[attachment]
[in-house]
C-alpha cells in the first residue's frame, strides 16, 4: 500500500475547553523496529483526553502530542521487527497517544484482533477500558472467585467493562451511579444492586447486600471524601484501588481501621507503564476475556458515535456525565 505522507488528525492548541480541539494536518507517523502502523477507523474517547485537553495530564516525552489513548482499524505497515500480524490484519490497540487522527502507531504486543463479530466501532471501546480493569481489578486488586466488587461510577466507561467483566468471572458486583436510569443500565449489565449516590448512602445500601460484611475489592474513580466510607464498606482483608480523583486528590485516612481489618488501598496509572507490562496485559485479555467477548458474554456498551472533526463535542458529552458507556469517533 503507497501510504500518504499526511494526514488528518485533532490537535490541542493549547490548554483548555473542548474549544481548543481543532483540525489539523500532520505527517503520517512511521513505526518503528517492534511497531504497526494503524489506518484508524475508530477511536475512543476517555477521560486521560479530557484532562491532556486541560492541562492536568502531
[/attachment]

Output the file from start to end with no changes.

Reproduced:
[in-house]
C-alpha cells in the first residue's frame, strides 16, 4: 500500500475547553523496529483526553502530542521487527497517544484482533477500558472467585467493562451511579444492586447486600471524601484501588481501621507503564476475556458515535456525565 505522507488528525492548541480541539494536518507517523502502523477507523474517547485537553495530564516525552489513548482499524505497515500480524490484519490497540487522527502507531504486543463479530466501532471501546480493569481489578486488586466488587461510577466507561467483566468471572458486583436510569443500565449489565449516590448512602445500601460484611475489592474513580466510607464498606482483608480523583486528590485516612481489618488501598496509572507490562496485559485479555467477548458474554456498551472533526463535542458529552458507556469517533 503507497501510504500518504499526511494526514488528518485533532490537535490541542493549547490548554483548555473542548474549544481548543481543532483540525489539523500532520505527517503520517512511521513505526518503528517492534511497531504497526494503524489506518484508524475508530477511536475512543476517555477521560486521560479530557484532562491532556486541560492541562492536568502531